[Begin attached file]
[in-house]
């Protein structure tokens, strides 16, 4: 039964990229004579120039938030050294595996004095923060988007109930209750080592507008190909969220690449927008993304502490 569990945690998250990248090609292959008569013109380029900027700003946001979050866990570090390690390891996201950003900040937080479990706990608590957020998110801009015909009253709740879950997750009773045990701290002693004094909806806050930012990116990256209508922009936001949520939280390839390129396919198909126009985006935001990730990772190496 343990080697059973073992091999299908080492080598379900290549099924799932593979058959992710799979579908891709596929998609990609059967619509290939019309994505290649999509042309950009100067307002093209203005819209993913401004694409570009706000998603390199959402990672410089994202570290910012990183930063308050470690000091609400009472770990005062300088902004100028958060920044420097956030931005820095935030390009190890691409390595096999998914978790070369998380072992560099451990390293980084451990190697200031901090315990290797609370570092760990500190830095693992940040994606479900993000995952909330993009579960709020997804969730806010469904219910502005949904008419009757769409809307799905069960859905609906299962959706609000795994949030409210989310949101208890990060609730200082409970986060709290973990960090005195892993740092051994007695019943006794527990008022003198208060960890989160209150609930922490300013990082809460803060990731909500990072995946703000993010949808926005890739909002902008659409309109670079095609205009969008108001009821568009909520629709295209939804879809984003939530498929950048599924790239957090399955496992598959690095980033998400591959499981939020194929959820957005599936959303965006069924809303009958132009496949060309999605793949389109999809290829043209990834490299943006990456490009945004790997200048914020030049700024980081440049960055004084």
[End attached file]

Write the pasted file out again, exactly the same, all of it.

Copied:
[in-house]
């Protein structure tokens, strides 16, 4: 039964990229004579120039938030050294595996004095923060988007109930209750080592507008190909969220690449927008993304502490 569990945690998250990248090609292959008569013109380029900027700003946001979050866990570090390690390891996201950003900040937080479990706990608590957020998110801009015909009253709740879950997750009773045990701290002693004094909806806050930012990116990256209508922009936001949520939280390839390129396919198909126009985006935001990730990772190496 343990080697059973073992091999299908080492080598379900290549099924799932593979058959992710799979579908891709596929998609990609059967619509290939019309994505290649999509042309950009100067307002093209203005819209993913401004694409570009706000998603390199959402990672410089994202570290910012990183930063308050470690000091609400009472770990005062300088902004100028958060920044420097956030931005820095935030390009190890691409390595096999998914978790070369998380072992560099451990390293980084451990190697200031901090315990290797609370570092760990500190830095693992940040994606479900993000995952909330993009579960709020997804969730806010469904219910502005949904008419009757769409809307799905069960859905609906299962959706609000795994949030409210989310949101208890990060609730200082409970986060709290973990960090005195892993740092051994007695019943006794527990008022003198208060960890989160209150609930922490300013990082809460803060990731909500990072995946703000993010949808926005890739909002902008659409309109670079095609205009969008108001009821568009909520629709295209939804879809984003939530498929950048599924790239957090399955496992598959690095980033998400591959499981939020194929959820957005599936959303965006069924809303009958132009496949060309999605793949389109999809290829043209990834490299943006990456490009945004790997200048914020030049700024980081440049960055004084």